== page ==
Reproductive Endocrinology and Infertility: The ‘Magic’ of IVF

I always knew I was going to be a doctor. As a child my grandfather repeatedly ingrained the idea into my young, impressionable mind. So while I would go on to be the first doctor in my family, no other career had ever been an option.


When I made the decision to go to medical school, my true desire was to help prevent and eliminate the suffering of others. I took this to heart while at Hahnemann Medical School, where I conducted lab research on cancer.


It was after working with a Stage 4 Non-Hodgkin’s Lymphoma patient named Raymond, that I made a decision that changed the course of my medical career, my life – and that of others.


Struggling with the death of this man whom I became quite fond of, I came to the realization that I didn’t want to spend my life working around death; I wanted to spend my career focusing on life. That’s when I made the decision to go into reproductive endocrinology and infertility.


While for some this transition may have seemed out of the blue, cancer and infertility share some of the same mechanisms. Cancer cells borrow the same mechanism that pregnancy uses in order to evade the immune system from attacking it. However, although we want the immune system to attack cancer, we don’t want it to attack pregnancy.  But unfortunately, sometimes it does.


When a woman’s own immune system attacks the embryo it can cause recurrent miscarriages, while other times infertility may be caused by issues with ovulation.


Conditions that may contribute to infertility include:


  • Polycystic ovarian syndrome (PCOS)
  • Primary ovarian insufficiency (POI)
  • Pelvic inflammatory disease
  • Endometriosis
  • Ectopic pregnancy
  • Uterine fibroids
  • Damage to fallopian tubes/uterus
  • Problems with cervix


Additional factors of infertility include:


  • Age
  • Stress
  • Smoking
  • Poor diet
  • Being overweight or underweight
  • Excess alcohol consumption
  • Athletic training
  • Sexually transmitted infections (STIs)
  • Hormonal changes


In Vitro Fertilization


In vitro fertilization, commonly referred to as “IVF,” is a complicated series of procedures conducted for the purpose of helping individuals to conceive a child. Unfortunately, sometimes individuals require help with fertility or with preventing genetic issues. IVF is the most effective type of assisted reproductive technology that exists.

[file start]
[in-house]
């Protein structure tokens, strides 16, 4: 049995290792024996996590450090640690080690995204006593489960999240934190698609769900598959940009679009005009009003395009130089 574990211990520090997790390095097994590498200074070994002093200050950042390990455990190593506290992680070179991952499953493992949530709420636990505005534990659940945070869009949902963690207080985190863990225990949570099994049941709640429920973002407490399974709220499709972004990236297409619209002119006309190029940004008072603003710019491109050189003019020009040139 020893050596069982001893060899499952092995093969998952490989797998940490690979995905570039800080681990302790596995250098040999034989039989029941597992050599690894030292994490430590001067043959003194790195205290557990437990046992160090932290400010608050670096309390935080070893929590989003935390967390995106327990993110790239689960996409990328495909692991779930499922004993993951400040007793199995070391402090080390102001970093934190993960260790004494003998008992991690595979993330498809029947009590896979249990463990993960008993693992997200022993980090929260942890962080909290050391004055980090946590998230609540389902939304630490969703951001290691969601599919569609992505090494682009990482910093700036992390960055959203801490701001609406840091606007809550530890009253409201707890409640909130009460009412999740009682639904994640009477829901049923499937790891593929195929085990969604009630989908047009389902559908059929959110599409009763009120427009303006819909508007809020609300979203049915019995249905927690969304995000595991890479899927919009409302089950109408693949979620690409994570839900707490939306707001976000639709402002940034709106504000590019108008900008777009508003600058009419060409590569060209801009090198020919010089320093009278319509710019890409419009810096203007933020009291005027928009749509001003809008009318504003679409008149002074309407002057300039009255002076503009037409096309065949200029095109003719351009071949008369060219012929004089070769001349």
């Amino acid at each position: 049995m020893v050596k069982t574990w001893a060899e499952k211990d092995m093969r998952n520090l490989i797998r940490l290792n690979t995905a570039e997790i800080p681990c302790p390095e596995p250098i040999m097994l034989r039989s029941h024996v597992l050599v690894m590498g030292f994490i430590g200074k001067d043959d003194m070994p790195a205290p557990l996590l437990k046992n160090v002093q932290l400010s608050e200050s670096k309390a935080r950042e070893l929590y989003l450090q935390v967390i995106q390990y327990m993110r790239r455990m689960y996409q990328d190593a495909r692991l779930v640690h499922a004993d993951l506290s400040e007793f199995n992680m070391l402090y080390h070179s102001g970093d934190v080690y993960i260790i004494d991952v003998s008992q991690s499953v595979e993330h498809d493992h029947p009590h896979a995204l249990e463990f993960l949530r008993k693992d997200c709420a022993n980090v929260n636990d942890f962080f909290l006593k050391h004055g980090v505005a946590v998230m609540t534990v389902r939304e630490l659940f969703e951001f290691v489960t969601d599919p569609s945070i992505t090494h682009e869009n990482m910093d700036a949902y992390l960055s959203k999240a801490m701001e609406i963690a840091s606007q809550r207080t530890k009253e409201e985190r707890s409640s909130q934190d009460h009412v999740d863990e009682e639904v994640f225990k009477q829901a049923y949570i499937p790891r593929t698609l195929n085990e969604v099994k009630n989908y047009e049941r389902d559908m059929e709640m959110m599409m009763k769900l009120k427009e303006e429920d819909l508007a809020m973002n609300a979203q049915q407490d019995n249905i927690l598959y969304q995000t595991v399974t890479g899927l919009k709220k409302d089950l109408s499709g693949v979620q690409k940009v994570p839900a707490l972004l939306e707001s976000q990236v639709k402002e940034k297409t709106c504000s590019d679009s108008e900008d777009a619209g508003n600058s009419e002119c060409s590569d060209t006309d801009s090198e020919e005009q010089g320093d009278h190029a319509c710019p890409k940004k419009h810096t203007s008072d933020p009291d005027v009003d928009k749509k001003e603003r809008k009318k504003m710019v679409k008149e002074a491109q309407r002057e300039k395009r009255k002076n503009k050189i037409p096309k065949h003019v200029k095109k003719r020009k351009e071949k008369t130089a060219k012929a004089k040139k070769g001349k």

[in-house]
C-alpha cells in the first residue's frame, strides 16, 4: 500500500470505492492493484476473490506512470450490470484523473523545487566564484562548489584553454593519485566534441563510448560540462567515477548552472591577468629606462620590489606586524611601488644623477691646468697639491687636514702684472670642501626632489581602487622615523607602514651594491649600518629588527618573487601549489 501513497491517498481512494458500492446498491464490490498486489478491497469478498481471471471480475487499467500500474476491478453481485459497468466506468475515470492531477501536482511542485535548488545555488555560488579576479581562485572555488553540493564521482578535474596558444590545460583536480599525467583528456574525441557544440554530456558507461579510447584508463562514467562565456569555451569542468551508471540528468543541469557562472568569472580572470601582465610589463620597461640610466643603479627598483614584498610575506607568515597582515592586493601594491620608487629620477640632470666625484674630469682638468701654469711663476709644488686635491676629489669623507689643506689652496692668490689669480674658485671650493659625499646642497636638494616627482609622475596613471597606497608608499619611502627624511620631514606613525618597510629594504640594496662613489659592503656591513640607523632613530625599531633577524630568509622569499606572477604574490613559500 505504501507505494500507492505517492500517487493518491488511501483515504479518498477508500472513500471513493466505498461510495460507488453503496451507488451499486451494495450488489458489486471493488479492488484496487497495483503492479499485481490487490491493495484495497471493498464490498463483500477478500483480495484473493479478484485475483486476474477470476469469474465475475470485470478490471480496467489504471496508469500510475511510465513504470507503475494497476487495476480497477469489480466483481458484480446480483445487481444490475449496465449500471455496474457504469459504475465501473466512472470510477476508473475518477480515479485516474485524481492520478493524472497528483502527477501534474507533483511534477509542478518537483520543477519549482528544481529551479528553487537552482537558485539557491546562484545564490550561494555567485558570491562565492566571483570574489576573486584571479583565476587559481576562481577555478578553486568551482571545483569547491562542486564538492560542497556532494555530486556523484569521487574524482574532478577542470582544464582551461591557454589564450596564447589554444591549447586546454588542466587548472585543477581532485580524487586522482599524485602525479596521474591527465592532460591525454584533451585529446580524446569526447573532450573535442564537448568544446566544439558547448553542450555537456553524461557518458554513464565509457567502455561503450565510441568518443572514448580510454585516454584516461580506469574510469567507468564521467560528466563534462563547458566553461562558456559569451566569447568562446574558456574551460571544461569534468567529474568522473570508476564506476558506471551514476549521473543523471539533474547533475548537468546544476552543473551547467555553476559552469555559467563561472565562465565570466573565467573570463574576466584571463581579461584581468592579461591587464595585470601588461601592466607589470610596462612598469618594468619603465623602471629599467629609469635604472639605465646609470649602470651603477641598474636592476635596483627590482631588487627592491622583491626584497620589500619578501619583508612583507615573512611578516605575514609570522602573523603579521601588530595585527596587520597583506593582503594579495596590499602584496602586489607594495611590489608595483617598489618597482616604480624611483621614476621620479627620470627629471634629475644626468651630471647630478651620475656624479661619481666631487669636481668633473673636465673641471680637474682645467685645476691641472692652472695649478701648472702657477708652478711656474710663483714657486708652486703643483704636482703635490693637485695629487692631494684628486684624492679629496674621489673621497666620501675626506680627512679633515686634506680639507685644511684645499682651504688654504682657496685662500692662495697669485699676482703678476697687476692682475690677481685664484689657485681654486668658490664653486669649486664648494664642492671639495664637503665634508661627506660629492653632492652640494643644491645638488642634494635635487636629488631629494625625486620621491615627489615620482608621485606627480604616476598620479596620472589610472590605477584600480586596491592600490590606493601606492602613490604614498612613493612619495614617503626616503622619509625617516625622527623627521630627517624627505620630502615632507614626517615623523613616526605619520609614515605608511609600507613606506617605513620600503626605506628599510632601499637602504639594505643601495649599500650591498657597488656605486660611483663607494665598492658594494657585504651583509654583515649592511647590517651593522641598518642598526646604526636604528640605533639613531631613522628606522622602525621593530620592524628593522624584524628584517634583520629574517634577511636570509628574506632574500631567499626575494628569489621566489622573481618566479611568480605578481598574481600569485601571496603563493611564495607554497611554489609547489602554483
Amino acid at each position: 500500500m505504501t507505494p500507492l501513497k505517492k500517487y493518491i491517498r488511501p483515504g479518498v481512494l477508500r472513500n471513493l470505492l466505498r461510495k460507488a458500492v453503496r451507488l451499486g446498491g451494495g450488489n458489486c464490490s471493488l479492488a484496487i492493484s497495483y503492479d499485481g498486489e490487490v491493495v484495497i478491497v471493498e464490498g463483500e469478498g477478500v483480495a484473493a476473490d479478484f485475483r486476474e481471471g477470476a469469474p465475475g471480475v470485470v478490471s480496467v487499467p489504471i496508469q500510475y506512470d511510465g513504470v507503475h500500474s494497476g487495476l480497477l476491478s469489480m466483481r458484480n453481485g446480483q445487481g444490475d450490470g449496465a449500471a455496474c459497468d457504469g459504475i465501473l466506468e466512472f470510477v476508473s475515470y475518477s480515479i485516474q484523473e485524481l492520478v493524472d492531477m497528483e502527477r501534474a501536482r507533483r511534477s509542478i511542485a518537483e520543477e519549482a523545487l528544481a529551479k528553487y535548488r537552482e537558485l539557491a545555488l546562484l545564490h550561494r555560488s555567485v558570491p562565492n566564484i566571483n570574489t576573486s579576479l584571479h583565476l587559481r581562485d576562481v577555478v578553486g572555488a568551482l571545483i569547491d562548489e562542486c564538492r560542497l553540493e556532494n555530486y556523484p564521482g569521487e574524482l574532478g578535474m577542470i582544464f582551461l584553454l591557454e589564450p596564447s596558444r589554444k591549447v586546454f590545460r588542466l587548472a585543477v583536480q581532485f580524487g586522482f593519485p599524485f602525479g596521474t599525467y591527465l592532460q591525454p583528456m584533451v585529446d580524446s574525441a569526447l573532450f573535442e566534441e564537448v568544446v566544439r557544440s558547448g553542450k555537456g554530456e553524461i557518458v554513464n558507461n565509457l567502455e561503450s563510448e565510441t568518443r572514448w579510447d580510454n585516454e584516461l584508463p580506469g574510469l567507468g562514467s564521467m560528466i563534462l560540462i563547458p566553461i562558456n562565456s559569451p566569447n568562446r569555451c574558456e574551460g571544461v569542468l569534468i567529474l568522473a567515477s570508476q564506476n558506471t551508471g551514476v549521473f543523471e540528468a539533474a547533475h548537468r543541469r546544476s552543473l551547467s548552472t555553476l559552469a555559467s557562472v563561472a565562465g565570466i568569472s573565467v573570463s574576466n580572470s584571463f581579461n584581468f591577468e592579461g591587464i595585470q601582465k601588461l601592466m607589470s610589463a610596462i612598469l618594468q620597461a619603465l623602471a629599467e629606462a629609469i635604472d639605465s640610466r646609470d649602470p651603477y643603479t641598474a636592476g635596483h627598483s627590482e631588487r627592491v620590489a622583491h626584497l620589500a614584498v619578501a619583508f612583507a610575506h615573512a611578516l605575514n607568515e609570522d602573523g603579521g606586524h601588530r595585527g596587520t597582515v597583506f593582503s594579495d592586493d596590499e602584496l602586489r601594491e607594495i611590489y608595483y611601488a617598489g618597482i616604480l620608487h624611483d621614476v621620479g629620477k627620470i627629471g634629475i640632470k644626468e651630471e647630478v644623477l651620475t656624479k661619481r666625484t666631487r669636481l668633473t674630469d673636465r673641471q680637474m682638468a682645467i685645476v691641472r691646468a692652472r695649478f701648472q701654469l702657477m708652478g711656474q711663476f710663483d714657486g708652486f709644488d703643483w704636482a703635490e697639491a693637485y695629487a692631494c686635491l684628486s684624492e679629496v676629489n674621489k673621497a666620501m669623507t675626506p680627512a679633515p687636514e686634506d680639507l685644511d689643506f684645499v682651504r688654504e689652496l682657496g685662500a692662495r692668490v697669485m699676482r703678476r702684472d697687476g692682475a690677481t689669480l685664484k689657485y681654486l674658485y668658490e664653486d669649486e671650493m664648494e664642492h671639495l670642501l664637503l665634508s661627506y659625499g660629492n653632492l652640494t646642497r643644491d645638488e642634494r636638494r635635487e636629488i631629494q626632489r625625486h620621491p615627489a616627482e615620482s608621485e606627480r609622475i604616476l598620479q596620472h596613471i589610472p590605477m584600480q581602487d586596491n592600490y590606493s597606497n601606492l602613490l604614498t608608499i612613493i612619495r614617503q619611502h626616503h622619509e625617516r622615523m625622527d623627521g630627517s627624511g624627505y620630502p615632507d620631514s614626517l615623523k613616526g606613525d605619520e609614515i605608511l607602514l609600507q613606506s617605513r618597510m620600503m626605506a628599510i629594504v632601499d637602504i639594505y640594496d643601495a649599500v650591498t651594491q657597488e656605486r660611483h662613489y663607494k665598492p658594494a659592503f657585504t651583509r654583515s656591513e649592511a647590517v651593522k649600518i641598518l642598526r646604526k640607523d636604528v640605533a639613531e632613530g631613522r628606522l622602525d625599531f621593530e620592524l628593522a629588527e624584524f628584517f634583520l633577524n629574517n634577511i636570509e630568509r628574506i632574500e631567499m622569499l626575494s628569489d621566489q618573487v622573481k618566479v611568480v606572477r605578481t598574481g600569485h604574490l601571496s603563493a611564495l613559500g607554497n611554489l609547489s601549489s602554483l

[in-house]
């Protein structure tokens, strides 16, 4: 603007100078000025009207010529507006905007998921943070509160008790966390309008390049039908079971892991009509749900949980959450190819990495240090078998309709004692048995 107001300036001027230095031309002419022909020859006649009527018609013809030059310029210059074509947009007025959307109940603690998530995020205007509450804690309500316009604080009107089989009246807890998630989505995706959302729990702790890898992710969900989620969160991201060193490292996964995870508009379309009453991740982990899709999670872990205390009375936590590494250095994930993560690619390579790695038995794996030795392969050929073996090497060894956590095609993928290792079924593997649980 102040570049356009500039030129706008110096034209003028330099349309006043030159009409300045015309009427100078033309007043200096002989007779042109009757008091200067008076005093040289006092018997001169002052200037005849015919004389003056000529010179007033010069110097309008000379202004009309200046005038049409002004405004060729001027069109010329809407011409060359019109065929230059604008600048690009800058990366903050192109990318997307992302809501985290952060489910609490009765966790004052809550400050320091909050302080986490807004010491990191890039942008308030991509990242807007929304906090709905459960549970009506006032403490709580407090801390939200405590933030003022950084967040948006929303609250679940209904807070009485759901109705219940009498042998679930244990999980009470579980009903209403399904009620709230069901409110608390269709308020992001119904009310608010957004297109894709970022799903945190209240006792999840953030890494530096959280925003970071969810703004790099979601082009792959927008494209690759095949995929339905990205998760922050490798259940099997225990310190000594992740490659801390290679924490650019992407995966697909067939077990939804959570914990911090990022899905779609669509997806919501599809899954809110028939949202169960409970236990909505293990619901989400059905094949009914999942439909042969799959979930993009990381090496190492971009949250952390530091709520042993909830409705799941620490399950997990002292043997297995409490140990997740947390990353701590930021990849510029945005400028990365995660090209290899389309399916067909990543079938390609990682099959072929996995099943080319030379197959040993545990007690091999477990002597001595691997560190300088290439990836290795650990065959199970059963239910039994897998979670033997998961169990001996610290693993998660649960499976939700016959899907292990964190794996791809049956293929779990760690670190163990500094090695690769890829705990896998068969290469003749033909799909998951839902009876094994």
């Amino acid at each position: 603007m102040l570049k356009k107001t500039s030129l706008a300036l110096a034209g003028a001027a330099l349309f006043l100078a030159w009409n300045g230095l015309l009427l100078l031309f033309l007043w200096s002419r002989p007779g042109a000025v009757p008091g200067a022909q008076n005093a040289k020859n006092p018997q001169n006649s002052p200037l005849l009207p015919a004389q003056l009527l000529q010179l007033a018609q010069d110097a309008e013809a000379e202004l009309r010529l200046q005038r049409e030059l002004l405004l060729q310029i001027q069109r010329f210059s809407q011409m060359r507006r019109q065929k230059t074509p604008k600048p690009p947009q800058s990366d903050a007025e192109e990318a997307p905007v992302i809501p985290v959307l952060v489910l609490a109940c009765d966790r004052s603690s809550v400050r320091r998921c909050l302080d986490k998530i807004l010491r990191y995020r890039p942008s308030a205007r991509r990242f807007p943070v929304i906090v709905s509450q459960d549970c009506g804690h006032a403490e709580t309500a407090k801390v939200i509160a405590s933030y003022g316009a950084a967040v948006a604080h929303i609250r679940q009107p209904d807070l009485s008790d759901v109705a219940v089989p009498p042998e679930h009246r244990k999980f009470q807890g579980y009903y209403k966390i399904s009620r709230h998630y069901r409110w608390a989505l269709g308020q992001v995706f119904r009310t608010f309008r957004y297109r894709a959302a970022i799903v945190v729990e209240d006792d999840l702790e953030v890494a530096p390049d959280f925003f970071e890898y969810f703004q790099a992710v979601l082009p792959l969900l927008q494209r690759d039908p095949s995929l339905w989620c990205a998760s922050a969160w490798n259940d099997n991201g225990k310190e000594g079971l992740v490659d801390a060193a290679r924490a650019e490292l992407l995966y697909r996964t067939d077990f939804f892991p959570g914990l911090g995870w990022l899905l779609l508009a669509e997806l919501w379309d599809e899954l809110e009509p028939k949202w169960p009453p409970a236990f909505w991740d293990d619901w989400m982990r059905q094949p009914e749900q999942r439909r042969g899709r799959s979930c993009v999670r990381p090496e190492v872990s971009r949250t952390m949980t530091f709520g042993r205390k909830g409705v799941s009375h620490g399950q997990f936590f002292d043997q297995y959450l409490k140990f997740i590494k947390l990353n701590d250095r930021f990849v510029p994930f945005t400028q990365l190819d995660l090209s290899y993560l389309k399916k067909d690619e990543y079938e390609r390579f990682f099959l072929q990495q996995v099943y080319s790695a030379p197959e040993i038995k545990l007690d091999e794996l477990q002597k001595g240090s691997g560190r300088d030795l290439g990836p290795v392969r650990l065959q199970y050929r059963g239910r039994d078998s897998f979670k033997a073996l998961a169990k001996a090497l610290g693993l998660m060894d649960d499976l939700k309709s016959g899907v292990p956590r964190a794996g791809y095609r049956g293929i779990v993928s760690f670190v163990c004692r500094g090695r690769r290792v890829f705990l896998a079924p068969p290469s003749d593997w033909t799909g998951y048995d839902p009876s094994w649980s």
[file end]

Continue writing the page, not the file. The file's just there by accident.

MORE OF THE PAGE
During IVF, eggs that have matured are retrieved from the ovaries before being fertilized by sperm in a lab. Next, the fertilized egg, known as the embryo, is transferred to a uterus.


While IVF can be done using your own eggs and your partner’s sperm, you can also use eggs, sperm, or embryos from a donor, whether known or anonymous. Although you can have the embryo implanted in your uterus, you may not have a uterus, may be a man in a same-sex relationship, do not have a partner, or have a condition in which pregnancy poses a risk to your health. For any of these reasons – or for no reason at all – you may choose to have a gestational carrier – a woman who has the embryo implanted and goes on to carry the fetus for you.


Cooper Institute Makes Fertility Possible


Although IVF is often known for being invasive, time-consuming, and extremely expensive, it should not have to be. That’s why I believe in offering affordable prices without compromising the integrity of these procedures. Cooper Institute for Reproductive Hormonal Disorders is known for its excellent reproductive services, renowned medical professionals, and affordable pricing, helping families to experience the joys of parenthood.


As a proud father and physician who has dedicated the last 50 years of my career to the continued practice and research of infertility treatment, I truly understand the impact of having a child. For those who have experienced difficulty with natural conception, have tried IVF without success, or who are facing any infertility challenges, I aspire to help them succeed.


My main goal remains helping and contributing to the happiness of others. Medicine is a privilege and I do not take that for granted. It is a gift to be able to assist others during what can be a very vulnerable time in their lives.


My hope is that the blog articles that are to follow will serve to help educate and empower both women and men to take control of their reproductive health and fertility – whenever and however they so choose.


Dr. Jerome Check, M.D., Ph.D., Medical Director of Cooper Center for In Vitro Fertilization